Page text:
- Efforts to replace the Interstate 5 Bridge continued to pick up steam Tuesday as the Southwest Regional Transportation Council supported a statement listing the project as “Action #1.” The RTC’s board of directors voted to endorse the Clark County Transportation Alliance’s 2020 Policy Statement that backs other projects to ease Interstate 5 congestion, such as improving traffic flow near the Rose Quarter and the I-5/Interstate 84 interchange in Portland. The policy statement also supports accelerating state funding for interchange improvements at I-5 and 179th Street. Last month, the Clark County Council removed a de facto moratorium and opened the door for building more than 1,500 single-family houses, apartments and townhomes in the area.
- Washington, Oregon governors sign agreement to replace I-5 Bridge - November 18, 2019
- Washington Gov. Jay Inslee and Oregon Gov. Kate Brown signed an agreement Monday morning to work cooperatively to replace the Interstate 5 Bridge between their two states. The two governors sat at a table at the M.J. Murdock Charitable Trust at The Waterfront Vancouver, with the distinctive green bridge in the background, to reinvigorate the nascent process to replace the twin spans, which opened in 1917 and 1958. “I could not be more excited about an endeavor that unites the energies of two states,” Inslee said. “And the reason is that bridges, besides being steel, are essentially monuments to optimism. And our two states are extremely optimistic. We believe in a dynamic growth-oriented future.”
- I-976 puts Vancouver’s street projects in jeopardy - November 16, 2019
- Vancouver’s $40 annual vehicle license fee raised $3.82 million in 2018, which the city leveraged to match state and federal transportation grants, bringing in an additional $8.4 million. That funding, combined with the $4.23 million that the city brings in through other taxes and surcharges, paid for more than $11 million in pavement management – resurfacing and preserving roads. Around $3 million has been earmarked for upgrading Southeast First Street, where a two-lane rural road needs sidewalks, bike lanes, street lights and sound walls. Another half-million went toward bike and pedestrian safety projects around the city, such as signaled crosswalks. The passage of Initiative 976, which caps car tabs at $30 statewide and prohibits cities from tacking on extra fees, means the road-work schedule in Vancouver might look very different next year.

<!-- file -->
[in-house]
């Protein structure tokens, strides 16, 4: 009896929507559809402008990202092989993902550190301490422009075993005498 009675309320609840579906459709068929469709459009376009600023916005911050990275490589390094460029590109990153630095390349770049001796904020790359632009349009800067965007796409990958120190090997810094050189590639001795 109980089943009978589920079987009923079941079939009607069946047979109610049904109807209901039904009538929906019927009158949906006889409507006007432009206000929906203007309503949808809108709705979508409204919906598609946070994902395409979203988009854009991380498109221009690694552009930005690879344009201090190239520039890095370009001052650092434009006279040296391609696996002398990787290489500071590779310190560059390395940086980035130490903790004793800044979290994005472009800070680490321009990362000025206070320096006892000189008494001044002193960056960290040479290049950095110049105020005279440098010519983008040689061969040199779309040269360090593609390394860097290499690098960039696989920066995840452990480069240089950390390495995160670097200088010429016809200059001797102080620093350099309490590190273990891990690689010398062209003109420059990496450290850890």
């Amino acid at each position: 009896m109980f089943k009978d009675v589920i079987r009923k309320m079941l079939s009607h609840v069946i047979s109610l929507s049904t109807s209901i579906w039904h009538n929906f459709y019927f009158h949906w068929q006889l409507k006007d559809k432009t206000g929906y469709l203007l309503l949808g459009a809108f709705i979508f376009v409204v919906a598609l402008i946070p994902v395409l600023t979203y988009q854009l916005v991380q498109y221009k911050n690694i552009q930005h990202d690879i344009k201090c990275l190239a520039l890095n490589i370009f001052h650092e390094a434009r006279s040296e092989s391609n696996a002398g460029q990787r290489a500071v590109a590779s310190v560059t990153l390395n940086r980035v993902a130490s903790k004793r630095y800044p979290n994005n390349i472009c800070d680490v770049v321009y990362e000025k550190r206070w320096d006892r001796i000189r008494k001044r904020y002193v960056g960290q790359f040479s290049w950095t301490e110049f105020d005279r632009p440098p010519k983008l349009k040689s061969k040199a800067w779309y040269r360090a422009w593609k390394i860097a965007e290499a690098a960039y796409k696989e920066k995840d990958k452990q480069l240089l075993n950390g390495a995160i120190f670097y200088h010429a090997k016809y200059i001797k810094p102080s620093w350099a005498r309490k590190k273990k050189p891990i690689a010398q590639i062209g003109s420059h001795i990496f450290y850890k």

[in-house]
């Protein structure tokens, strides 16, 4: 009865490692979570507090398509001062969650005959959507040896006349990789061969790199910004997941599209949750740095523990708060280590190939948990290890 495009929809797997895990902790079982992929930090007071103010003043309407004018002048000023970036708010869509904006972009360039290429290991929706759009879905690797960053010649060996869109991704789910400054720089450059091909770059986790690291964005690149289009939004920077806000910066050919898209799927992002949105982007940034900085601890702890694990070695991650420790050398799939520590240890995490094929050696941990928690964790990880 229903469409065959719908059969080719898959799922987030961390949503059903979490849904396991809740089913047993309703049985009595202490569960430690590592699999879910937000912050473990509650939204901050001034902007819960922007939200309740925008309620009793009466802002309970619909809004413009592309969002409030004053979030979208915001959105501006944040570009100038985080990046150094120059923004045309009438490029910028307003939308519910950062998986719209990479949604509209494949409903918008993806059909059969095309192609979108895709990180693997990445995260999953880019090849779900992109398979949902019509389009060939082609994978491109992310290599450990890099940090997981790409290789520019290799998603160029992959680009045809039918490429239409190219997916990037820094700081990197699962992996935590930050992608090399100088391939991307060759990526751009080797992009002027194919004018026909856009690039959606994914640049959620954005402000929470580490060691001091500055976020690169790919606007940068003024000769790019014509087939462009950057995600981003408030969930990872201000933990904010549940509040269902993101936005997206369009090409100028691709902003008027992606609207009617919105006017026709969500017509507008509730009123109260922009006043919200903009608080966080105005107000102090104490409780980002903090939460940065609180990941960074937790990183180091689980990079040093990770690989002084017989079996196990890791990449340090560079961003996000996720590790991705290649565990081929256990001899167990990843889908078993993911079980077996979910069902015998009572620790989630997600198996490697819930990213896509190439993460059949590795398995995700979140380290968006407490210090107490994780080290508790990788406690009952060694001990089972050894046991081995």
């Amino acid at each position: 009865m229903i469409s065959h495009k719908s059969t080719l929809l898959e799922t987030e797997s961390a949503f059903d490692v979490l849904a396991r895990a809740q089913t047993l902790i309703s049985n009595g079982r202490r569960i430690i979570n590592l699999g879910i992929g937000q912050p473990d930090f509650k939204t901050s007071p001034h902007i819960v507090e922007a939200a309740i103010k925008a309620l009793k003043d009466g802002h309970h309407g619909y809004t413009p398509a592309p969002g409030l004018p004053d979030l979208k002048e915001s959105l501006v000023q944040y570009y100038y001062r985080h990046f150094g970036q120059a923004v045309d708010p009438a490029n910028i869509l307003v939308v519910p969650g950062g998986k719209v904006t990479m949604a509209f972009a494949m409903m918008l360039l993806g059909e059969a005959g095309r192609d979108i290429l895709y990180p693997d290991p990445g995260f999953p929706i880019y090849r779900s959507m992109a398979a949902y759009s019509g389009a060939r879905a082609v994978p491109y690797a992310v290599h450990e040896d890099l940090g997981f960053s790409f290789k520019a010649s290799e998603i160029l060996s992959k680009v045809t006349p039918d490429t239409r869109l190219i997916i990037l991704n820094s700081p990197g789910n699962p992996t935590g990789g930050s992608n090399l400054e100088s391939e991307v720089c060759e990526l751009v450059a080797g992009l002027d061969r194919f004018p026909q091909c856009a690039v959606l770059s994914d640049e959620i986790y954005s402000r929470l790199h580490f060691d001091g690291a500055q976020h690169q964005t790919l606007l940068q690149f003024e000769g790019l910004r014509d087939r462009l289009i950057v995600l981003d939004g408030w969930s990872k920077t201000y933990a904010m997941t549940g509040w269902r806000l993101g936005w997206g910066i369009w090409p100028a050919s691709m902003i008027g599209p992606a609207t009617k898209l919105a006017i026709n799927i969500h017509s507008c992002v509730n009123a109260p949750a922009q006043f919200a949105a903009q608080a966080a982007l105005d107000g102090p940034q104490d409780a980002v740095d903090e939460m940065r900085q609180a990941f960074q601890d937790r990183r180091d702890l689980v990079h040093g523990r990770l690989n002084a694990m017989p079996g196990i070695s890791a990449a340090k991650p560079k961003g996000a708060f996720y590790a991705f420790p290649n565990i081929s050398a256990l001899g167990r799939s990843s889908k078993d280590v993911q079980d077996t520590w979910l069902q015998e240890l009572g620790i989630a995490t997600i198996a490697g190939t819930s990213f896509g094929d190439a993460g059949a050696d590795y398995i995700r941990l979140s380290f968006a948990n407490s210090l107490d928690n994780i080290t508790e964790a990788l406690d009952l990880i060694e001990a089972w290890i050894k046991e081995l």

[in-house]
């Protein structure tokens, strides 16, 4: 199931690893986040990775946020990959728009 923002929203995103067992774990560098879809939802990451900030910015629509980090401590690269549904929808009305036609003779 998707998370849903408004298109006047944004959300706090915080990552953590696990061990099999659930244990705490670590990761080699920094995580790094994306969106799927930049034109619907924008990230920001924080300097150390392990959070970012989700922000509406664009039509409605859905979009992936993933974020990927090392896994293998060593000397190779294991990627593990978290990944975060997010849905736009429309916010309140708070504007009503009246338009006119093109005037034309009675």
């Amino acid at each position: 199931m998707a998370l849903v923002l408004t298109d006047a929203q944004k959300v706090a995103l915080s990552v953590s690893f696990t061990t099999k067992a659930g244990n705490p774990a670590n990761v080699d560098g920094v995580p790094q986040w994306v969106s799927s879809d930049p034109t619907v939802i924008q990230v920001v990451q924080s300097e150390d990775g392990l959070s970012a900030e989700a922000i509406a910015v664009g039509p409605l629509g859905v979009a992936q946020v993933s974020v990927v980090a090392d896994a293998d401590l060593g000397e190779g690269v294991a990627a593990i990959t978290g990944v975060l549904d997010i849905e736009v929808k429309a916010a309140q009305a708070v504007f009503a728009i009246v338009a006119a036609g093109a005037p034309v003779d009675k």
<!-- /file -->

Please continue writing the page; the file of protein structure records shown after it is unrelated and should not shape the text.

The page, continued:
- Inslee, Brown to sign I-5 Bridge agreement Monday in Vancouver - November 15, 2019
- Washington Gov. Jay Inslee and Oregon Gov. Kate Brown said Friday that they will be in Vancouver on Monday to announce a joint effort to replace the Interstate 5 Bridge. The two governors, both Democrats, are scheduled to sign a letter of intent toward replacing the bridge’s twin spans with a modern crossing that would ease congestion and be better able to withstand a strong earthquake, according to news releases from the governors’ offices. Specifics of what’s in the agreement are not expected to be revealed until the two governors sign the document at 10:30 a.m. Monday at The Waterfront Vancouver, not far from the bridge itself.
- I-5 Bridge panel hears report on why other concepts were rejected - November 13, 2019
- For more than 15 years, residents from both sides of the Columbia River have floated their own ideas for unlocking chronic traffic congestion between Washington and Oregon. Suggestions have included a tunnel to whisk vehicles under the Columbia River, a beltway freeway ringing the Portland-Vancouver area and various options for third bridges carrying arterial streets over the river. During the second meeting of a bistate committee of state legislators on the Interstate 5 Bridge, a top-ranking transportation official reviewed how those and other options were systematically studied and rejected during the previous Columbia River Crossing project.